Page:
Except for situations within the scope of the judicial interpretations, the decision of whether to exercise the right of clarification is largely at the discretion of the judge or arbitrator. Clarification by an arbitral tribunal might concern both procedural and substantive issues including legal and factual components. In exercising the right of clarification, the arbitral tribunal should observe two main principles.
First, the purpose for the arbitral tribunal in exercising the right of clarification is to balance the rights of the parties to present evidence and engage in argument with each other. In exercising this authority, the arbitral tribunal should keep in mind principles of impartiality and due process and avoid showing favouritism toward a party or making a decision in place of a party.
Second, when deciding whether to exercise the right of clarification, if there are no directly applicable laws or regulations, the arbitral tribunal can refer to basic legal principles. For example, in a dispute over a subcontract, the general contractor and the subcontractor have agreed that the project payment shall be made only when the general contractor has passed the final completion acceptance test and the subcontractor has already passed the completion acceptance test for the subcontracted project but is unable to prove whether the conditions for payment of the overall project have been satisfied, nor can it calculate the interest on late payment due to lack of information. As the subcontractor is not a party to the general contract, it cannot be reasonably expected to provide evidence about the completion date of the general project. Based on the principle of privity of contracts, the tribunal should allocate the burden of proof to the general contractor to prove that the general project has not passed the overall completion acceptance test.
III. The Appraisal Mechanism
Unlike in international arbitration where the parties tend to engage their own experts and ask them to issue individual reports, in China, the usual model is that the arbitration institution will engage an appraiser (sometimes appraisers) at the parties’ request to issue an appraisal opinion on the disputed issues. Overall, the appraisers can opine on a wide range of issues from the delay analysis to the quality control of the project. According to the expertise in need, the appraiser is selected from the list of appraisers provided by the arbitration institutions. Under the circumstances that the arbitration institution does not possess such a list, the parties and the tribunal will refer to the list of appraisers provided by the court of the seat of arbitration or the court of the place where the underlying project is located.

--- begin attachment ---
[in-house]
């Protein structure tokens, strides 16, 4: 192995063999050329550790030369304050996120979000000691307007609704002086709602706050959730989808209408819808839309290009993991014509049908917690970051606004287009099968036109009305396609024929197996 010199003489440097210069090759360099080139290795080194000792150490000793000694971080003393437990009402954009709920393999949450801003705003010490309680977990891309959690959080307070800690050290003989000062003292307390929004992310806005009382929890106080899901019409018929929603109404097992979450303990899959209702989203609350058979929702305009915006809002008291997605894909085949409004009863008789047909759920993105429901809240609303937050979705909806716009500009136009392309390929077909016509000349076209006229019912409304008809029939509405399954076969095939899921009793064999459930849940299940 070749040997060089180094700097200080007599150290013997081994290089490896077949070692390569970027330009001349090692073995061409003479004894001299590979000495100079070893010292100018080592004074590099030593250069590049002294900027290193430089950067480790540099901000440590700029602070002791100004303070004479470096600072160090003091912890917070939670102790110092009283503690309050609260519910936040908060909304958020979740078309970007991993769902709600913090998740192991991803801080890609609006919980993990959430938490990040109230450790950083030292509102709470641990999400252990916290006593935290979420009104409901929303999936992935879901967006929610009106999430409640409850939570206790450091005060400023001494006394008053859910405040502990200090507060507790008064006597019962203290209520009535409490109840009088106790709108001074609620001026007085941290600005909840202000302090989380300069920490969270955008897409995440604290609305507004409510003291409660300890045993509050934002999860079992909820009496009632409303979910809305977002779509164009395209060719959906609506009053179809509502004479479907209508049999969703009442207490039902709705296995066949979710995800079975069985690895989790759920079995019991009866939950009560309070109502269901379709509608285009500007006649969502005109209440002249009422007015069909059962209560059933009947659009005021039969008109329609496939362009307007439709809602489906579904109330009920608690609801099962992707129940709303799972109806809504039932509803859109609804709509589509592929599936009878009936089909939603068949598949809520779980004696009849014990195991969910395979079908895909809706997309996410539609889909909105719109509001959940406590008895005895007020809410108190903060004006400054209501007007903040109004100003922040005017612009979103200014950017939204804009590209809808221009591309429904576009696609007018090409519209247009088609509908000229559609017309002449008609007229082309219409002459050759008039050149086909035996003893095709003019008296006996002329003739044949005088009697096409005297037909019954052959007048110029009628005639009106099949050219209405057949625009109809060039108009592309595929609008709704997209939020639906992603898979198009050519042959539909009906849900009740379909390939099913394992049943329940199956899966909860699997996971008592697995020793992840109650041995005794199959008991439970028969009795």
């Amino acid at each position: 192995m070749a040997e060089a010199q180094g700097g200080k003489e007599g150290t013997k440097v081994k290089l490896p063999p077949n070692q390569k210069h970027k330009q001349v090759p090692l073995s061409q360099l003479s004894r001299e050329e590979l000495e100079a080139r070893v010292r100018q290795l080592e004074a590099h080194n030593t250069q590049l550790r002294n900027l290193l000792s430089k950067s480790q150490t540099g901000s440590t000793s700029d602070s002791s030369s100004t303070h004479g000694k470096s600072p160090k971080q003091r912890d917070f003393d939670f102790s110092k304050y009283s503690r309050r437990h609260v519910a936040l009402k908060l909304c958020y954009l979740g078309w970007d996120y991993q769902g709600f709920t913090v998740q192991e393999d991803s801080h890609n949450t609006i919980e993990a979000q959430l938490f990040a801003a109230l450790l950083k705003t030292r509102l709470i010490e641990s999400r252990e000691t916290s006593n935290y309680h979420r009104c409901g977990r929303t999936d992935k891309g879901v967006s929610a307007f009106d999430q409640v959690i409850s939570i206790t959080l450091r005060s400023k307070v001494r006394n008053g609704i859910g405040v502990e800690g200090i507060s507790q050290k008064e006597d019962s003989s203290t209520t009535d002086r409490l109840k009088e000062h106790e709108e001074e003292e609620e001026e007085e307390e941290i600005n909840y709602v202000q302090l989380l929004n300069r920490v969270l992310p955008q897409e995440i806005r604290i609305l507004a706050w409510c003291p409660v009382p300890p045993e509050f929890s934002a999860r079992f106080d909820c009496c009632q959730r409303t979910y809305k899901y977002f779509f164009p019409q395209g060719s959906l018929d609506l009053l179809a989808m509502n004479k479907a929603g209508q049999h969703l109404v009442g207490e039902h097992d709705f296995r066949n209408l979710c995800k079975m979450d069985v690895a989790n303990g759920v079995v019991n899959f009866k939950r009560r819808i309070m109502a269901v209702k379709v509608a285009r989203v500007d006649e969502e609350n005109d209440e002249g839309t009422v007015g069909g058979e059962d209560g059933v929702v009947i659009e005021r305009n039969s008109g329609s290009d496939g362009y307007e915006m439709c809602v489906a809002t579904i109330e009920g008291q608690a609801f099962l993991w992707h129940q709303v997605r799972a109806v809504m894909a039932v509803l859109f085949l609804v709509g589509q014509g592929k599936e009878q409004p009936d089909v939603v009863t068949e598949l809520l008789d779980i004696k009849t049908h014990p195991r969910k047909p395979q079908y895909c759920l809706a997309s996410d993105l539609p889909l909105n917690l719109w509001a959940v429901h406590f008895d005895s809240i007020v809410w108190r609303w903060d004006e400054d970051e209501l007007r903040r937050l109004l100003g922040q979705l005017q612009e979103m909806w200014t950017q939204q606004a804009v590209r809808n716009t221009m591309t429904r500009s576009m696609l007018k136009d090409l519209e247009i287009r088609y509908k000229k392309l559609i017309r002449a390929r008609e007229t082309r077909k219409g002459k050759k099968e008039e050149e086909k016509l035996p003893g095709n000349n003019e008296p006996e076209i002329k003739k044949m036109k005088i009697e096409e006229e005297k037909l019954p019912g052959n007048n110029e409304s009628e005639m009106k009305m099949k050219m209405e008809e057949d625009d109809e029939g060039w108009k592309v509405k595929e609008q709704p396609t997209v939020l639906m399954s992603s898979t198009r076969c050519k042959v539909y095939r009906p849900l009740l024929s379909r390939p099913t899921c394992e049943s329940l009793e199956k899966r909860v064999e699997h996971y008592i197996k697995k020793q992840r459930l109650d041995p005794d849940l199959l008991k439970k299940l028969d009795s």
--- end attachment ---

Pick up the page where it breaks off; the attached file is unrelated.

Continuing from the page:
After reviewing all the materials, the appraiser will issue a first draft of its opinion. The Tribunal will then invite comments from the parties. The appraiser will then make amendments accordingly to finalise the Appraisal Opinion.
It can be clearly seen that this is in stark contrast from the frequently adopted adversarial style in international arbitration. In a way, the appraiser works like the tribunal-appointed experts, e.g., as provided in Article 29 of the UNCITRAL Arbitration Rules.
It is clear in international arbitration that the expert’s role and duty is to assist the tribunal. It should be noted that it is the same case in Chinese construction arbitrations– the appraiser cannot override the tribunal’s adjudicative power. Sometimes the tribunal needs to be very cautious about where the line should be drawn when relying on appraisal opinions.
These above three features point to the fact that the arbitration practice is striving in China and there is still room for it to further develop. These Chinese specialities answer to the need at the current stage of arbitration in China and are of potential to further transform into the Chinese experience to be shared with the international community.
ABOUT THE AUTHOR
Sun Wei is a dual qualified dispute resolution lawyer (China Mainland and the State of New York) and partner at Zhong Lun Law Firm. Over the years, he has built up a broad practice including arbitration, litigation and civil enforcement on construction, energy, finance, and corporate equity disputes. Sun Wei also possesses extensive experience in international arbitration and litigation, having assisted clients in commercial disputes covering various jurisdictions. He is also frequently appointed as an arbitrator in domestic and international matters. Aside from legal practice, Sun Wei is a prolific writer and academic, a member of various international dispute resolution organisations and a Representative of China to UNCITRAL Working Group II.
Find more data-backed insights in our 2023 Construction Arbitration Report